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REVIEW ARTICLE
Year : 2019  |  Volume : 31  |  Issue : 4  |  Page : 412-415

Trimester-specific thyroid hormone changes in normal pregnant Egyptian women


1 Department of Internal Medicine, Cairo University, Cairo, Egypt
2 Department of Gynecology and Obstetrics, Cairo University, Cairo, Egypt
3 Department of Biochemistry, Cairo University, Cairo, Egypt

Correspondence Address:
MD Shrook Mousa
Department of Internal Medicine, Kasr Alainy Hospital, Cairo University, Cairo
Egypt
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Source of Support: None, Conflict of Interest: None


DOI: 10.4103/ejim.ejim_142_19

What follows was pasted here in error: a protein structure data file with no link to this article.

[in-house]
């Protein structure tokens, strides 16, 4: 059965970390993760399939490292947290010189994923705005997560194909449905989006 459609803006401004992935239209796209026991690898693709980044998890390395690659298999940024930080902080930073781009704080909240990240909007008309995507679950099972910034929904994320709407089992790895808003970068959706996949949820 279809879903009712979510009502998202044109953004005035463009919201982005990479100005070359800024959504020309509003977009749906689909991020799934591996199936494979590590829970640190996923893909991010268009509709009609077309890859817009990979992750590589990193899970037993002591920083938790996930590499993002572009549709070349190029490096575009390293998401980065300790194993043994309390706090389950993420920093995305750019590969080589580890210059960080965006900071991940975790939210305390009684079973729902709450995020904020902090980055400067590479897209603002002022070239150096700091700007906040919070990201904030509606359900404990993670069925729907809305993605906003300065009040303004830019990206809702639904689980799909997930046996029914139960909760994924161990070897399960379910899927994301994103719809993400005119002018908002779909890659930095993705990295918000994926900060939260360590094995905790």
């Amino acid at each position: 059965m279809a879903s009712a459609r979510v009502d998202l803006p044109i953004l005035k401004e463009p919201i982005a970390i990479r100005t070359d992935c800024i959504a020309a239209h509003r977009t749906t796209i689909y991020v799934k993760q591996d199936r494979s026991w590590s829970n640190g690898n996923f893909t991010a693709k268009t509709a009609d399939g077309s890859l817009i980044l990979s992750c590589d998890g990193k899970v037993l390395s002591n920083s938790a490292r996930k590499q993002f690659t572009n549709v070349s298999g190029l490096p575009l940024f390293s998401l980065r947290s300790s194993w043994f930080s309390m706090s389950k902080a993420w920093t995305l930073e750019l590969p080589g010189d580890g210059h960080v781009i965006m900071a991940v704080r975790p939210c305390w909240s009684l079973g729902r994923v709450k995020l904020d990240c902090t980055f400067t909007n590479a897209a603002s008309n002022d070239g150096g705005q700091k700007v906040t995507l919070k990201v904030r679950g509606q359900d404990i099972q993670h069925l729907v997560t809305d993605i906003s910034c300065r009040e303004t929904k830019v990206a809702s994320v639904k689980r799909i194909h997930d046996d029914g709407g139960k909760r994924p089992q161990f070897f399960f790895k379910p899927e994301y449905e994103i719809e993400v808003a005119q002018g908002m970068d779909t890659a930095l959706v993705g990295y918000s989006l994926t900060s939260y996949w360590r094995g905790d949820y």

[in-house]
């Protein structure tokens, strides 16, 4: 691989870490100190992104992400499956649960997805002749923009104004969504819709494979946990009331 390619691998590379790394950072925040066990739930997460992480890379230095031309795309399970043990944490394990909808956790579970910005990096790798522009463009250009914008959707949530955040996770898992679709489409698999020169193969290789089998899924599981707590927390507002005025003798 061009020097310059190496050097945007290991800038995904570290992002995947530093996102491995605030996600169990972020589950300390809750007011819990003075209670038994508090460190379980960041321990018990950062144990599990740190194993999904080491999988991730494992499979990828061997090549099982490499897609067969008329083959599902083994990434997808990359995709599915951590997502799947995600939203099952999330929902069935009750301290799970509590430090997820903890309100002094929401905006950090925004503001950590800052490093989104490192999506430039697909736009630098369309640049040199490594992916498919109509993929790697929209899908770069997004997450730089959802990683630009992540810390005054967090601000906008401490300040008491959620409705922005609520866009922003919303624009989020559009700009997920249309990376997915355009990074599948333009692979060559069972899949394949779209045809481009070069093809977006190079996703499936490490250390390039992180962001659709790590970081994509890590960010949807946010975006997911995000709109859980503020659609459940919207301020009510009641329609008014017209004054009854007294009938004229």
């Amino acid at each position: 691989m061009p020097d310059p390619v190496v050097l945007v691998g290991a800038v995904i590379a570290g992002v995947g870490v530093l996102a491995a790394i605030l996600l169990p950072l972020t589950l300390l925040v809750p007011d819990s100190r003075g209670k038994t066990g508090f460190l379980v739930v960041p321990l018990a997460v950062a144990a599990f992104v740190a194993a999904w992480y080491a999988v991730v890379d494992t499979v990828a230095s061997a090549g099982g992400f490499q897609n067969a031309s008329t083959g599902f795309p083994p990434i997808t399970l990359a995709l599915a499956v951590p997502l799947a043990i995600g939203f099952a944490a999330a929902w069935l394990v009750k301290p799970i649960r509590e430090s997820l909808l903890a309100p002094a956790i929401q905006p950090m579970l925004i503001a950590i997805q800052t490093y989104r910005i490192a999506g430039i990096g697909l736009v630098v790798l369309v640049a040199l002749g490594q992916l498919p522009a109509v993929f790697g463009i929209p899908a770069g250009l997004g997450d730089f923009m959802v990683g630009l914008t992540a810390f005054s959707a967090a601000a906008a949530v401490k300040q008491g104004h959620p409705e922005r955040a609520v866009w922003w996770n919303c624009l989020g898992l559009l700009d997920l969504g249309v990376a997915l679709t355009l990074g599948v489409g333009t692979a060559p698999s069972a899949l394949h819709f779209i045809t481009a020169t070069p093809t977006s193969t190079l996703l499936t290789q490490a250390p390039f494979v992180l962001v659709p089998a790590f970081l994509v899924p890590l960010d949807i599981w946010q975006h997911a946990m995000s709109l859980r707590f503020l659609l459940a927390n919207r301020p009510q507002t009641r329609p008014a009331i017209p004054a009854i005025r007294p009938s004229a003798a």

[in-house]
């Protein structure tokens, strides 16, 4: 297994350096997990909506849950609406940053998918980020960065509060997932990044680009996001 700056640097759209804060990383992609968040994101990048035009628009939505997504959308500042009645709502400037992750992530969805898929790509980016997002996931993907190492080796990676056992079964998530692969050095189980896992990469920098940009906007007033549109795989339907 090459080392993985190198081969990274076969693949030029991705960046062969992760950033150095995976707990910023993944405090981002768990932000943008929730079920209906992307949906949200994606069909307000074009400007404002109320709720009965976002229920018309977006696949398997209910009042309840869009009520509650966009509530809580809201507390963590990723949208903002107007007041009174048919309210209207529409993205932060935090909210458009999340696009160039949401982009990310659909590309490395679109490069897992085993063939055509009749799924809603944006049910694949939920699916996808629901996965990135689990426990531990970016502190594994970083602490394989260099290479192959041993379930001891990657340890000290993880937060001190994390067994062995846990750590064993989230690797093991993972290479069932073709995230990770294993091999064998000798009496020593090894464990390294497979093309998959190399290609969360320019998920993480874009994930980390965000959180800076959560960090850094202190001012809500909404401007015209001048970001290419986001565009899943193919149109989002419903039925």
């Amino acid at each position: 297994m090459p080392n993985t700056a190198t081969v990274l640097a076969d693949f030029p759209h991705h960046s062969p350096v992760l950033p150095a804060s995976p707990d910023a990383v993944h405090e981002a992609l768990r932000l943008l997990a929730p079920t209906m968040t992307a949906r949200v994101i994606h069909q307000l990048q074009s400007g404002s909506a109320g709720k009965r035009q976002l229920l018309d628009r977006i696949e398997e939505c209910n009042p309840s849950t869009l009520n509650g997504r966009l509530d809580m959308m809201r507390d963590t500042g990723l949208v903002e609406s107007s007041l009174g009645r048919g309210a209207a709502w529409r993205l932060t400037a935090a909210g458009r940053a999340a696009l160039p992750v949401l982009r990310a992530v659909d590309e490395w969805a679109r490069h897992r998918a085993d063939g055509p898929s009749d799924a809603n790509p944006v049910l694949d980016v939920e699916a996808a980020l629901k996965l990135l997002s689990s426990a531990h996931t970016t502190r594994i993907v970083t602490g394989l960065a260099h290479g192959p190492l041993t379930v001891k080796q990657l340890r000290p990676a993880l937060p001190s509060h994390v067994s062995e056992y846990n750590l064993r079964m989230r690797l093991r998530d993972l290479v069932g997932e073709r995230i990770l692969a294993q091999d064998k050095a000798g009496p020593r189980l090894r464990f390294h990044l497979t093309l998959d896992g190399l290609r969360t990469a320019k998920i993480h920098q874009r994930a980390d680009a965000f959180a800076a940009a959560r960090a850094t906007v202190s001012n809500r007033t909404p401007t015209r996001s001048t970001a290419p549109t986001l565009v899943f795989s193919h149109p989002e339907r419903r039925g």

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Introduction The range of normal thyroid functions during pregnancy differs between ethnic groups. Establishment of trimester- and assay-specific reference intervals for every population is recommended. Aim Assessement of the changes in thyroid function tests across the different trimesters in normal pregnant Egyptian females. Subjects and methods The study included 150 normal pregnant Egyptian females, recruited from Cairo university hospital antenatal care clinic, with 100 age-matched non-pregnant females, as a control group. Serum thyroid stimulating hormone (TSH) and free thyroxine (FT4) were measured in the three trimesters of pregnancy for every patient. Thyroid peroxidase antibodies (TPO Abs) were also assessed. Our study showed that TSH reference ranges, using the 2.5th and the 97th percentiles, were 0.6–4.3, 0.9-3.7 and 1.0–4.2 mIU/ml for the first, second and third trimesters respectively. The median TSH concentration (50th percentile) was lower in the first trimester (2.1 mIU/ml) in comparison with the second and third trimesters of (2.6 and 2.9 mIU/ml respectively). FT4 reference ranges, using 2.5th to 97th percentile, were 0.9–2 and 0.7–1.4 and 0.6–1.2 ng/dl for the first, second and third trimesters respectively. The median FT4 concentration was higher in the first trimester (1.5 ng/dl) in comparison with the second and third trimesters of (1.1 and 1.0 ng/dl respectively). The percentage of positive TPO Ab was higher in pregnant women than that of age matched non-pregnant ladies (15.3 vs 2%, P<0.001). Conclusion Our study established trimester-specific changes in thyroid hormone reference ranges in normal pregnant Egyptian females. A larger population-based study would help to confirm those ranges.


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